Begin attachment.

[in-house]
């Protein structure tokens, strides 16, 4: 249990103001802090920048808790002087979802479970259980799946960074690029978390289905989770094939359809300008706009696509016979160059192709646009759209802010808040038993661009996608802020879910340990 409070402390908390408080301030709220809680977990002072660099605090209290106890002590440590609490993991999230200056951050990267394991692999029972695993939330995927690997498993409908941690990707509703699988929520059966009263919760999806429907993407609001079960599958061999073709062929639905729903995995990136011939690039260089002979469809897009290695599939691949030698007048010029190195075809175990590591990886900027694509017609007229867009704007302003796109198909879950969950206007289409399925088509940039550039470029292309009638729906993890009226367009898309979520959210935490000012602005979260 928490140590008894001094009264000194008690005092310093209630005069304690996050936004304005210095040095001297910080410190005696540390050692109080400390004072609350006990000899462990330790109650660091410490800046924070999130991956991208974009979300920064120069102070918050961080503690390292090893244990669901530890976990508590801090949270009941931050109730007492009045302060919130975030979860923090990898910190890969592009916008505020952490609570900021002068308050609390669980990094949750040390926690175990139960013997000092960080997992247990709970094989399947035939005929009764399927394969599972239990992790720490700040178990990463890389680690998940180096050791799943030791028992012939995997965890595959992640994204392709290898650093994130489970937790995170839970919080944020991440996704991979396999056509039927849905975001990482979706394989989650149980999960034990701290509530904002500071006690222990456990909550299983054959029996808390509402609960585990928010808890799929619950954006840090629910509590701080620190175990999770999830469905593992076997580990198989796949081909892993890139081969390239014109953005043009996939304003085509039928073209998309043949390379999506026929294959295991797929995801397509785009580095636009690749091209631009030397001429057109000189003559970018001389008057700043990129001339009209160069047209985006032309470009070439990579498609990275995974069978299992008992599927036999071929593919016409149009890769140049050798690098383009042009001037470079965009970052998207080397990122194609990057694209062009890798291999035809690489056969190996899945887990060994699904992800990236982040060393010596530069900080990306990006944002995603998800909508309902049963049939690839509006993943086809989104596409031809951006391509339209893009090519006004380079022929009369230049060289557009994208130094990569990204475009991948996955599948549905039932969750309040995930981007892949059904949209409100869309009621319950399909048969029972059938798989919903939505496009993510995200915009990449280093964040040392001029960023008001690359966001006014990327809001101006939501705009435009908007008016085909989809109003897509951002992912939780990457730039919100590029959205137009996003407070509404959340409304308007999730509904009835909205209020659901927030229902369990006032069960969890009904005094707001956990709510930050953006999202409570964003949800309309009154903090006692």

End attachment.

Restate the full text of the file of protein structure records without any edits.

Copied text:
[in-house]
């Protein structure tokens, strides 16, 4: 249990103001802090920048808790002087979802479970259980799946960074690029978390289905989770094939359809300008706009696509016979160059192709646009759209802010808040038993661009996608802020879910340990 409070402390908390408080301030709220809680977990002072660099605090209290106890002590440590609490993991999230200056951050990267394991692999029972695993939330995927690997498993409908941690990707509703699988929520059966009263919760999806429907993407609001079960599958061999073709062929639905729903995995990136011939690039260089002979469809897009290695599939691949030698007048010029190195075809175990590591990886900027694509017609007229867009704007302003796109198909879950969950206007289409399925088509940039550039470029292309009638729906993890009226367009898309979520959210935490000012602005979260 928490140590008894001094009264000194008690005092310093209630005069304690996050936004304005210095040095001297910080410190005696540390050692109080400390004072609350006990000899462990330790109650660091410490800046924070999130991956991208974009979300920064120069102070918050961080503690390292090893244990669901530890976990508590801090949270009941931050109730007492009045302060919130975030979860923090990898910190890969592009916008505020952490609570900021002068308050609390669980990094949750040390926690175990139960013997000092960080997992247990709970094989399947035939005929009764399927394969599972239990992790720490700040178990990463890389680690998940180096050791799943030791028992012939995997965890595959992640994204392709290898650093994130489970937790995170839970919080944020991440996704991979396999056509039927849905975001990482979706394989989650149980999960034990701290509530904002500071006690222990456990909550299983054959029996808390509402609960585990928010808890799929619950954006840090629910509590701080620190175990999770999830469905593992076997580990198989796949081909892993890139081969390239014109953005043009996939304003085509039928073209998309043949390379999506026929294959295991797929995801397509785009580095636009690749091209631009030397001429057109000189003559970018001389008057700043990129001339009209160069047209985006032309470009070439990579498609990275995974069978299992008992599927036999071929593919016409149009890769140049050798690098383009042009001037470079965009970052998207080397990122194609990057694209062009890798291999035809690489056969190996899945887990060994699904992800990236982040060393010596530069900080990306990006944002995603998800909508309902049963049939690839509006993943086809989104596409031809951006391509339209893009090519006004380079022929009369230049060289557009994208130094990569990204475009991948996955599948549905039932969750309040995930981007892949059904949209409100869309009621319950399909048969029972059938798989919903939505496009993510995200915009990449280093964040040392001029960023008001690359966001006014990327809001101006939501705009435009908007008016085909989809109003897509951002992912939780990457730039919100590029959205137009996003407070509404959340409304308007999730509904009835909205209020659901927030229902369990006032069960969890009904005094707001956990709510930050953006999202409570964003949800309309009154903090006692």